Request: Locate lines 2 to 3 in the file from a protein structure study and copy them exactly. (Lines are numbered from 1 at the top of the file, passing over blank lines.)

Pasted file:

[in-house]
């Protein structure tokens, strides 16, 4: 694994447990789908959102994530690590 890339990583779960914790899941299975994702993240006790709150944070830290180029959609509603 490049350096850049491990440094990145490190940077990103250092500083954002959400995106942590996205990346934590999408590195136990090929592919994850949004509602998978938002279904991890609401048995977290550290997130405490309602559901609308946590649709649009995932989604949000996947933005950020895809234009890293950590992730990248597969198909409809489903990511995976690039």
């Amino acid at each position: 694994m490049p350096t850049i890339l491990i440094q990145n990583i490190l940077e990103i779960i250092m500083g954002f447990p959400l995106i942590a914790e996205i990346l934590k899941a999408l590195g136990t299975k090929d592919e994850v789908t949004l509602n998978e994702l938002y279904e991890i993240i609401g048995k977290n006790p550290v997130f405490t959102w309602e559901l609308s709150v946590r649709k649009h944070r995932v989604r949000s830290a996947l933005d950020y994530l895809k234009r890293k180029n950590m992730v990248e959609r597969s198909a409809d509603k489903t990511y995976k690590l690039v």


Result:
């Protein structure tokens, strides 16, 4: 694994447990789908959102994530690590 890339990583779960914790899941299975994702993240006790709150944070830290180029959609509603 490049350096850049491990440094990145490190940077990103250092500083954002959400995106942590996205990346934590999408590195136990090929592919994850949004509602998978938002279904991890609401048995977290550290997130405490309602559901609308946590649709649009995932989604949000996947933005950020895809234009890293950590992730990248597969198909409809489903990511995976690039």
């Amino acid at each position: 694994m490049p350096t850049i890339l491990i440094q990145n990583i490190l940077e990103i779960i250092m500083g954002f447990p959400l995106i942590a914790e996205i990346l934590k899941a999408l590195g136990t299975k090929d592919e994850v789908t949004l509602n998978e994702l938002y279904e991890i993240i609401g048995k977290n006790p550290v997130f405490t959102w309602e559901l609308s709150v946590r649709k649009h944070r995932v989604r949000s830290a996947l933005d950020y994530l895809k234009r890293k180029n950590m992730v990248e959609r597969s198909a409809d509603k489903t990511y995976k690590l690039v």